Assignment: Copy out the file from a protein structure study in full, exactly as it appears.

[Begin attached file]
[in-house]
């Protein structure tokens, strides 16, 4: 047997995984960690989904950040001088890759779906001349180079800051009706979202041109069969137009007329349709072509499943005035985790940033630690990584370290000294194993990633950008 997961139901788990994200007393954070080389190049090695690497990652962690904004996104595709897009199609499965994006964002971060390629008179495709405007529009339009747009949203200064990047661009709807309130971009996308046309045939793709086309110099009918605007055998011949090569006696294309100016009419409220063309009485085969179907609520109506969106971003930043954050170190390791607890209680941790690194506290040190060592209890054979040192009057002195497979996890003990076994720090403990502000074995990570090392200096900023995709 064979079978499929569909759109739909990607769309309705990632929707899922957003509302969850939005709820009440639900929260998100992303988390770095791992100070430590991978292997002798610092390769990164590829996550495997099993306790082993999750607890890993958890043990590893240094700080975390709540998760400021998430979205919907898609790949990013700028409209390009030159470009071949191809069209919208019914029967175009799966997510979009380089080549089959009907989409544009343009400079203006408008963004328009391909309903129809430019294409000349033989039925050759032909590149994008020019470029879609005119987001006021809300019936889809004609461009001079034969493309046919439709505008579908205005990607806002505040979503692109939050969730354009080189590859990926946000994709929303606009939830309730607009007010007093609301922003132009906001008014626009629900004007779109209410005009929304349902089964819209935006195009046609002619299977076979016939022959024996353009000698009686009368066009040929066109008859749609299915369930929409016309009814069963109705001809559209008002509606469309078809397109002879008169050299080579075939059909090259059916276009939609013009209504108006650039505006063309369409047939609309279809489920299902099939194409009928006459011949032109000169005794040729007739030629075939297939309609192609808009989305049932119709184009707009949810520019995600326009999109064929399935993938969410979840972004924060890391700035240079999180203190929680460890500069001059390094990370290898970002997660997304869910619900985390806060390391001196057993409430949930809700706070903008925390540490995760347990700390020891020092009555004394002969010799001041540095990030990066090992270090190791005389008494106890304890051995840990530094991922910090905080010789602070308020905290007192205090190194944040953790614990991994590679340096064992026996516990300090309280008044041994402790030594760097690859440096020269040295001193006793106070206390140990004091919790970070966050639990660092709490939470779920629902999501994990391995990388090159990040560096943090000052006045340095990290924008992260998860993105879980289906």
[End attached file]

[in-house]
């Protein structure tokens, strides 16, 4: 047997995984960690989904950040001088890759779906001349180079800051009706979202041109069969137009007329349709072509499943005035985790940033630690990584370290000294194993990633950008 997961139901788990994200007393954070080389190049090695690497990652962690904004996104595709897009199609499965994006964002971060390629008179495709405007529009339009747009949203200064990047661009709807309130971009996308046309045939793709086309110099009918605007055998011949090569006696294309100016009419409220063309009485085969179907609520109506969106971003930043954050170190390791607890209680941790690194506290040190060592209890054979040192009057002195497979996890003990076994720090403990502000074995990570090392200096900023995709 064979079978499929569909759109739909990607769309309705990632929707899922957003509302969850939005709820009440639900929260998100992303988390770095791992100070430590991978292997002798610092390769990164590829996550495997099993306790082993999750607890890993958890043990590893240094700080975390709540998760400021998430979205919907898609790949990013700028409209390009030159470009071949191809069209919208019914029967175009799966997510979009380089080549089959009907989409544009343009400079203006408008963004328009391909309903129809430019294409000349033989039925050759032909590149994008020019470029879609005119987001006021809300019936889809004609461009001079034969493309046919439709505008579908205005990607806002505040979503692109939050969730354009080189590859990926946000994709929303606009939830309730607009007010007093609301922003132009906001008014626009629900004007779109209410005009929304349902089964819209935006195009046609002619299977076979016939022959024996353009000698009686009368066009040929066109008859749609299915369930929409016309009814069963109705001809559209008002509606469309078809397109002879008169050299080579075939059909090259059916276009939609013009209504108006650039505006063309369409047939609309279809489920299902099939194409009928006459011949032109000169005794040729007739030629075939297939309609192609808009989305049932119709184009707009949810520019995600326009999109064929399935993938969410979840972004924060890391700035240079999180203190929680460890500069001059390094990370290898970002997660997304869910619900985390806060390391001196057993409430949930809700706070903008925390540490995760347990700390020891020092009555004394002969010799001041540095990030990066090992270090190791005389008494106890304890051995840990530094991922910090905080010789602070308020905290007192205090190194944040953790614990991994590679340096064992026996516990300090309280008044041994402790030594760097690859440096020269040295001193006793106070206390140990004091919790970070966050639990660092709490939470779920629902999501994990391995990388090159990040560096943090000052006045340095990290924008992260998860993105879980289906």